New Year’s Eve brought out our best party shoes and exuberant togetherness.
It also unleashed one epic hate fest, exploding like fireworks that blazed and burned—toward Mariah Carey.
Attending a fabulous party on that night, and being directed to the TV at the midnight hour to see Times Square on the screen, I marveled at the singer’s beauty and presence. While I’ve never followed Ms. Carey’s career or songs, she was undeniably the epitome of glamour right then—shimmering in a shroud of feathers, with her flawless skin and gigantic infectious smile just lighting up the world!
Immediately however, and before any sound malfunctions of any sort took place, one pretty girl standing next to me remarked, “Yeah, I’m not sure if I like her.”
Had she met the singer, ever?
Such a comment to make! And about an individual who we, as viewers, know so little about, regardless of media gossip and surface or sensationalistic journalism headlines.
Yet that “schadenfreude,” from German words meaning “harm” and “joy,” is such a common theme carried around today by numerous ladies in the name of finding fault with other attractive and interesting women. Yup! They are slyly elating with joy from another gal’s misfortune.
We all know what happened next—that infamous audio mishap and a bumbling stage finish for Mariah.
But all of that, which has plagued others before and will in the future, was followed by a bevy of some of the cruelest damn comments (and from women no less) about how “She should not be wearing that outfit!”
Yes, the litany of nasty talk and insulting barbs about the songstress’ body went on and on.
And as a woman who’s had male best friends my entire life (and still today) and having fielded many glares from gals who felt threatened by my energy, I can say that “growing into” the shoes, skin, and prowess that are my own and am grateful for has taken some time. Forty-six years to be exact.
We’re not supposed to be “sexy” as women, because that means that other women will believe that we are out to steal their husbands or boyfriends or anyone, really. That’s right, the damn UPS man is fair game, or so people think, as we are slut-shamed, ostracized, and pegged as wanting everyone all of the time.
If only they knew!
And while this means that we are in touch with something that vast sects of repressed and stifled women experience real, hurtful shame for, it doesn’t grant us entry into their acceptance. Au contraire.
And if we have ever so much as met a married man, fallen for such promises, and dabbled in that quite hurtful dance? Then that’s it! The pack of pecking and pissy puss hounds are going to sabotage that woman and with everything they’ve got.
Is it fair? Of course not.
But it surely is what it is, and if strong women don’t get a grip mighty quickly about how the other women choose to operate, then they shall never reach their potential and instead play small, and quite defeatingly so.
No, we’re not supposed to be “balls to the wall funny” as women. And we are not really supposed to eat either! Unless it’s a shake, bar, pill, or lolly pop with appetite suppressants in it to “remedy hunger,” which is considered evil.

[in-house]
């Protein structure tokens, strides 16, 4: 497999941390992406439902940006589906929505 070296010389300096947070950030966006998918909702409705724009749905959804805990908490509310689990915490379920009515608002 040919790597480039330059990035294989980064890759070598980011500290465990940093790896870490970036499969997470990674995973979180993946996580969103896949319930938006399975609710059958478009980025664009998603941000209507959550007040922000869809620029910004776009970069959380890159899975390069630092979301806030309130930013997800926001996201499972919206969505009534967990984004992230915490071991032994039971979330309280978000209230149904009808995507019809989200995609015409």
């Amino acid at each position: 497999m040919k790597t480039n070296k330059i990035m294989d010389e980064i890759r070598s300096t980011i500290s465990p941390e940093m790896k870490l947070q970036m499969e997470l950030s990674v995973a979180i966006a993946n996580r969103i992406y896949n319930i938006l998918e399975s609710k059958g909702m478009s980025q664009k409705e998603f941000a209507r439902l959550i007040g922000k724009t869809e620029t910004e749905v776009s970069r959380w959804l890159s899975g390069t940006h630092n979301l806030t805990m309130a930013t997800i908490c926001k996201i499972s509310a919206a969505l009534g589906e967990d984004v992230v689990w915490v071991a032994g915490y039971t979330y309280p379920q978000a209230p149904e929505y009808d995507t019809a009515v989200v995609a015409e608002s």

Similarly, we are surely not supposed to feel good about our bodies or wear sultry clothes, especially if they aren’t a size zero or below.
And we’re not supposed to steal the stage. Ever.
Not with our looks, and most certainly not with something deeper, stronger, and more powerful within that plays to a resonance that some insecure girls do not wish to face and tackle.
We are instead, to go to the bathroom in packs—adjoined at the hip with an entire gaggle. We are to call each other up, or text, and ask what everyone is wearing (God forbid we arrive having had some confidence in what we were doing all on our own) and we are to chime in with our “sisters,” when they gang up and “hate on somebody” because she stood in her truth.
But, here is the flip side, and the most dangerous and diabolical unforeseen damage that we as women thrust upon ourselves when we do choose to be like any of that.
There’s an omen, karma, payback that enters into our lives tenfold as women tenfold when we do not stand up as strong and appreciative women toward other strong and appreciative women.
It may not come back directly and bite us, but it may harm our daughters or others whom we care about. Yes, energy that we showcase is indeed witnessed by the young below us, and the almighty powerful above us, and so what we send out into the world does come back.
Indeed, when it comes to “the closest energy to God” (or whatever “source” you choose to celebrate), we are so tragically negating our truest feminine role when we go “hating” on some other quite interesting women.
We could be learning from them! We could be leaving our old and painful scripts as a result of their shared and contagious enthusiasm!
We could be living instead of just existing (as the well-circulated saying goes) from the mere aura that such fantastic and dynamic ladies graciously teach us, and instead of hoarding such gems of comfort to themselves as they go along.
To spit at them is to spit into the face of God, Spirit, the Earth, the energy, the feminine, the nurturing, the light, the sensuality. That any self-respecting woman would want to block her own soul growth with such wasted behavior, resentment, judgment and jealously just seems preposterous to me.
Yet it takes place. And abundantly so.
The question however is: Are we, as women, going to dance into this new gift of a year with the negative and self-slaying boomerang comprised of all that?
Are we, as women, much stronger, more loving, and better than that?
Author: Laurie-Beth Robbins
Image: Youtube Screenshot
Editor: Catherine Monkman